“At the core of the terminal’s success has been its focus on effective and efficient operation through the entrepreneurial spirit of the team. Although we are part of a global company we are still very lean and mean, of course that is meant in a nice way,” Juriaan begins. “I think that with the people that come to this company, there is more entrepreneurial spirit that is allowed to come to the surface. Running a terminal of this size with only 23 people, 12 of whom are outside of the office is amazing. We have already won a number of awards within our three and a half year existence and we have been recognised for the unique way we run the terminal.”
Key to the operation of the terminal is the importance that is placed on the role of the individual in the company in the day to day running and guidance of the business. At the beginning of each working day, the terminal team meets in an informal way to discuss any issues that might arise or simply just share a recent experience. “Whoever is in that day will attend and everybody contributes and joins in,” says Juriaan. “Sometimes people will just want to say that their son won last night’s soccer match and on another occasion they may have an observation on how we can improve on safety. It is a way to inspire people and make them feel part of a team and as a manager, it’s great for me to see all these faces and know what is going on in the organisation.”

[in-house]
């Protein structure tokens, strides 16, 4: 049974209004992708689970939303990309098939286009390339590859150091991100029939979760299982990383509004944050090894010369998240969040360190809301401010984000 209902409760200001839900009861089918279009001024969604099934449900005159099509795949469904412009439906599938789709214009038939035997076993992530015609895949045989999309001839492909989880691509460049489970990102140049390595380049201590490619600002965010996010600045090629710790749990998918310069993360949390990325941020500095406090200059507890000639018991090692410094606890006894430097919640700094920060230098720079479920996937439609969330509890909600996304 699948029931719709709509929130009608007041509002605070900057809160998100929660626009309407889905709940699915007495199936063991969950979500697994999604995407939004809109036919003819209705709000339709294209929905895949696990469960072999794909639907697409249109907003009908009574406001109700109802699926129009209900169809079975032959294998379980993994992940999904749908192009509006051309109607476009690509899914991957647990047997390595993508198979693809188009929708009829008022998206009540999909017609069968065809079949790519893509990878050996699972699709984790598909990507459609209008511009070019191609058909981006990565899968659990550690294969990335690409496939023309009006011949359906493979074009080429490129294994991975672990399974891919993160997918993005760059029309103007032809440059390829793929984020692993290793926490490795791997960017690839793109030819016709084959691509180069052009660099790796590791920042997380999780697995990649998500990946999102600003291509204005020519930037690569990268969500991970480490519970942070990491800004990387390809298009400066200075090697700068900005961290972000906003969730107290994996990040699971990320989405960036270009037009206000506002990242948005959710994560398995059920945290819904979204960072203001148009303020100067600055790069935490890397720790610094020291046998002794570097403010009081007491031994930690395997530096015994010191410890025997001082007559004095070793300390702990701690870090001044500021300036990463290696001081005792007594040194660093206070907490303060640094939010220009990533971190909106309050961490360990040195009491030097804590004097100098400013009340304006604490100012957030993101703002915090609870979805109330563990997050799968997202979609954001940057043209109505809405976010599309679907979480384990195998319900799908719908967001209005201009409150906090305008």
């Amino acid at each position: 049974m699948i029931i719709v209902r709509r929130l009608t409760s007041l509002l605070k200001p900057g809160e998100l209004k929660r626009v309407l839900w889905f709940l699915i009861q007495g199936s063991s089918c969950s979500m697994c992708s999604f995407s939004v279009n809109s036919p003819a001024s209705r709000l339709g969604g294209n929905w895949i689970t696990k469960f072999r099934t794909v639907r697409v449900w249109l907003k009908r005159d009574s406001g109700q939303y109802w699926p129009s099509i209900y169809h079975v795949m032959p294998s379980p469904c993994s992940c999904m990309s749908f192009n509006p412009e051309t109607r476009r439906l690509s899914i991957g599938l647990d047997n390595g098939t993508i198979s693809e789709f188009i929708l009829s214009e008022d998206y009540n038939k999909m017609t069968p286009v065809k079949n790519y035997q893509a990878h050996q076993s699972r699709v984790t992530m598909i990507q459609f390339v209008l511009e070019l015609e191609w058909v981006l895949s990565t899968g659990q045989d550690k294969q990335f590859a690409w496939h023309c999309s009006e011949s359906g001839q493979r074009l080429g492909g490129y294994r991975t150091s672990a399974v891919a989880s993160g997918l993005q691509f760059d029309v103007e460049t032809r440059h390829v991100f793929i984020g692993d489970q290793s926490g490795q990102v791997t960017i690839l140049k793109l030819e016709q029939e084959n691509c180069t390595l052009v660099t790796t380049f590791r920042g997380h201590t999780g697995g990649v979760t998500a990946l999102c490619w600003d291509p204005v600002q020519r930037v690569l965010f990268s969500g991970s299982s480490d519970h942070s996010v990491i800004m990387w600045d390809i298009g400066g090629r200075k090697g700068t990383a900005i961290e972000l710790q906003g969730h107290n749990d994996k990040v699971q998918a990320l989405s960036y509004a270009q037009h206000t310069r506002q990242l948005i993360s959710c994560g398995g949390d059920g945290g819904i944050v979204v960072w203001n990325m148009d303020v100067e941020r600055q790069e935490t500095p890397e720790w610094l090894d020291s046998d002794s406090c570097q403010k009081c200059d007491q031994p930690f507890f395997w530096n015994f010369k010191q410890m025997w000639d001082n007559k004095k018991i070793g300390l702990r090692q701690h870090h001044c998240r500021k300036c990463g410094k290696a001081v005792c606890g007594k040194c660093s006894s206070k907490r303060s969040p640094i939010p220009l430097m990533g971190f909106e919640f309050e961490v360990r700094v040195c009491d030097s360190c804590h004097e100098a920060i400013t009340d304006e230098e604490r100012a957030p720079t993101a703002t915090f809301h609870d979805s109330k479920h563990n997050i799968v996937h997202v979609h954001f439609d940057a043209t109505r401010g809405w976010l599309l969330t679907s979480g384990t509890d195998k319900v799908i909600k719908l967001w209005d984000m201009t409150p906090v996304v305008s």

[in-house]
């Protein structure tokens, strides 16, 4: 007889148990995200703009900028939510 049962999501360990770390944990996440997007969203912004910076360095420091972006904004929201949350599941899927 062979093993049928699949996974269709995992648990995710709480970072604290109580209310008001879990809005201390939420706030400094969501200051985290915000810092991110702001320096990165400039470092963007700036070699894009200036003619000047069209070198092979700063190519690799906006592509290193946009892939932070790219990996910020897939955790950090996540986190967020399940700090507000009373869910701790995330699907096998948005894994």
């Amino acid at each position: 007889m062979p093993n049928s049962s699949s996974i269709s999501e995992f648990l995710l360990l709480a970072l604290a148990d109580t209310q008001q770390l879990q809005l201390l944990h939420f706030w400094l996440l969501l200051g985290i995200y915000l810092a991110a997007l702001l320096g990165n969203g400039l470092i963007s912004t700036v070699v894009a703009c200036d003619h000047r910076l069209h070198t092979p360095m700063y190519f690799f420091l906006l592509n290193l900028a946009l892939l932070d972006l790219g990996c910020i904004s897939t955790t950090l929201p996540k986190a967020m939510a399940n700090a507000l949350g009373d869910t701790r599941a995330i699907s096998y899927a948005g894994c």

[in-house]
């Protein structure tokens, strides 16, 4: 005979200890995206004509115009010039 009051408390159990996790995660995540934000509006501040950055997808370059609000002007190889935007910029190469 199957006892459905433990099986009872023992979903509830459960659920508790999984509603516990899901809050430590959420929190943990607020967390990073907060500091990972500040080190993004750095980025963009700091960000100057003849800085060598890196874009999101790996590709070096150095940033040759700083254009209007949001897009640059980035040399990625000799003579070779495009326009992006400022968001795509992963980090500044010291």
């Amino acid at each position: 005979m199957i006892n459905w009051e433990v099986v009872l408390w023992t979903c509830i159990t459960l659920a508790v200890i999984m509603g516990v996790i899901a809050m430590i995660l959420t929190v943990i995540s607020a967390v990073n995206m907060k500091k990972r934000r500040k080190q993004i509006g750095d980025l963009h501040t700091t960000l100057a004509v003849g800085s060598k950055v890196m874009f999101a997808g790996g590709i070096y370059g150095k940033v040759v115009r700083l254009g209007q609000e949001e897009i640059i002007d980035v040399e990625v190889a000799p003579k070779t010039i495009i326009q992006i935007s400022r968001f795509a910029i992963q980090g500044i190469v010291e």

This informal management style has enabled Seaport Canaveral to develop new management and operational practices that have increased the efficiency of the company without the sacrifice of having to compromise on quality, safety or the satisfaction of customers and employees alike, as Juriaan elaborates: “Starting a company like this is a challenge in itself, but it is also about how you move people from their previous jobs, experiences and practices to their new positions. Obviously everybody has done it in their own way, so we have to focus on how to do this as a team and looking at how to be more efficient. It’s not about cutting the free coffee machine and putting in a quarter machine, it’s truly about asking the whole team how we can do things more efficiently. In 2012, We were able to save a million dollars of expenditure through this way of working that we could cut away without hurting employee satisfaction. For example, we have changed things like the coveralls we use and actually improved product quality of the personal protective equipment (PPE) we use, and still save money. So I can say that I am very proud of the guys and what we have done. And let’s be clear, that was $1 million in 2012, half a million in 2013, which is $1.5 million less organisational fat going forward.